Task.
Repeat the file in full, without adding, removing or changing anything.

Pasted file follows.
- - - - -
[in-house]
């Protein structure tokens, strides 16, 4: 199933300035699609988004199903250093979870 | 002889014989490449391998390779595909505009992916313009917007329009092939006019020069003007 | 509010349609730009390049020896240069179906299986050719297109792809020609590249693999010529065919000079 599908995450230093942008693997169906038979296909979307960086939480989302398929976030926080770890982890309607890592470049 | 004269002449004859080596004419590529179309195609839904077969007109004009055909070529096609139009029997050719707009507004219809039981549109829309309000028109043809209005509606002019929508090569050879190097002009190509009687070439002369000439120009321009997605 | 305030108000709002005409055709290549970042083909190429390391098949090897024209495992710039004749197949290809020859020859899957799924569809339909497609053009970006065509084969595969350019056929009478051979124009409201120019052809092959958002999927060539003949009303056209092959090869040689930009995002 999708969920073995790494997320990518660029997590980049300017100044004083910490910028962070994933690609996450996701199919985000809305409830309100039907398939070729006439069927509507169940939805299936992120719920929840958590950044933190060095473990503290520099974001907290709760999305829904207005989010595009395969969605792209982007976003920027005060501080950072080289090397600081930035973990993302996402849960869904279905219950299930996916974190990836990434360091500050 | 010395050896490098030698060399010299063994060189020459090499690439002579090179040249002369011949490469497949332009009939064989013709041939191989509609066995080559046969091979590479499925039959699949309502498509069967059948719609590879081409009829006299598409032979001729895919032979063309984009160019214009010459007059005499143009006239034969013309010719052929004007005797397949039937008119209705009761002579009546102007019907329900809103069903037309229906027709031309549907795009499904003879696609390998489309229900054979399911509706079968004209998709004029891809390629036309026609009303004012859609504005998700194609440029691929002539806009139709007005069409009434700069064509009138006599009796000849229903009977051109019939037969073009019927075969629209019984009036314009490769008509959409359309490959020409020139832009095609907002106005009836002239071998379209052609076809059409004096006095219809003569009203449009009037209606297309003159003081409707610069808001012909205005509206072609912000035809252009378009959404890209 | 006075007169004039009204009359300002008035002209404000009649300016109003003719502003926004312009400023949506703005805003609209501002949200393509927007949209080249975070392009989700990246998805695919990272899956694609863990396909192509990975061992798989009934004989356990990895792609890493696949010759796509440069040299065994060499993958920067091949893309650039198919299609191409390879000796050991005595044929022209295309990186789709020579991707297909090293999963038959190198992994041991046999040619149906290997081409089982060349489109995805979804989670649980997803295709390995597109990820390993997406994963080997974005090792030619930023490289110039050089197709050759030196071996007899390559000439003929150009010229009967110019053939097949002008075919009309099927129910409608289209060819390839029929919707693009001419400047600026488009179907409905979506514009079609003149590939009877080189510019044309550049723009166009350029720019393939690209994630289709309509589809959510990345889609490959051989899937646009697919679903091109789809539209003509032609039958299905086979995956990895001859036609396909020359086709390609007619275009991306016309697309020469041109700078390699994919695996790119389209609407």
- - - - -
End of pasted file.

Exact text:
[in-house]
């Protein structure tokens, strides 16, 4: 199933300035699609988004199903250093979870 | 002889014989490449391998390779595909505009992916313009917007329009092939006019020069003007 | 509010349609730009390049020896240069179906299986050719297109792809020609590249693999010529065919000079 599908995450230093942008693997169906038979296909979307960086939480989302398929976030926080770890982890309607890592470049 | 004269002449004859080596004419590529179309195609839904077969007109004009055909070529096609139009029997050719707009507004219809039981549109829309309000028109043809209005509606002019929508090569050879190097002009190509009687070439002369000439120009321009997605 | 305030108000709002005409055709290549970042083909190429390391098949090897024209495992710039004749197949290809020859020859899957799924569809339909497609053009970006065509084969595969350019056929009478051979124009409201120019052809092959958002999927060539003949009303056209092959090869040689930009995002 999708969920073995790494997320990518660029997590980049300017100044004083910490910028962070994933690609996450996701199919985000809305409830309100039907398939070729006439069927509507169940939805299936992120719920929840958590950044933190060095473990503290520099974001907290709760999305829904207005989010595009395969969605792209982007976003920027005060501080950072080289090397600081930035973990993302996402849960869904279905219950299930996916974190990836990434360091500050 | 010395050896490098030698060399010299063994060189020459090499690439002579090179040249002369011949490469497949332009009939064989013709041939191989509609066995080559046969091979590479499925039959699949309502498509069967059948719609590879081409009829006299598409032979001729895919032979063309984009160019214009010459007059005499143009006239034969013309010719052929004007005797397949039937008119209705009761002579009546102007019907329900809103069903037309229906027709031309549907795009499904003879696609390998489309229900054979399911509706079968004209998709004029891809390629036309026609009303004012859609504005998700194609440029691929002539806009139709007005069409009434700069064509009138006599009796000849229903009977051109019939037969073009019927075969629209019984009036314009490769008509959409359309490959020409020139832009095609907002106005009836002239071998379209052609076809059409004096006095219809003569009203449009009037209606297309003159003081409707610069808001012909205005509206072609912000035809252009378009959404890209 | 006075007169004039009204009359300002008035002209404000009649300016109003003719502003926004312009400023949506703005805003609209501002949200393509927007949209080249975070392009989700990246998805695919990272899956694609863990396909192509990975061992798989009934004989356990990895792609890493696949010759796509440069040299065994060499993958920067091949893309650039198919299609191409390879000796050991005595044929022209295309990186789709020579991707297909090293999963038959190198992994041991046999040619149906290997081409089982060349489109995805979804989670649980997803295709390995597109990820390993997406994963080997974005090792030619930023490289110039050089197709050759030196071996007899390559000439003929150009010229009967110019053939097949002008075919009309099927129910409608289209060819390839029929919707693009001419400047600026488009179907409905979506514009079609003149590939009877080189510019044309550049723009166009350029720019393939690209994630289709309509589809959510990345889609490959051989899937646009697919679903091109789809539209003509032609039958299905086979995956990895001859036609396909020359086709390609007619275009991306016309697309020469041109700078390699994919695996790119389209609407």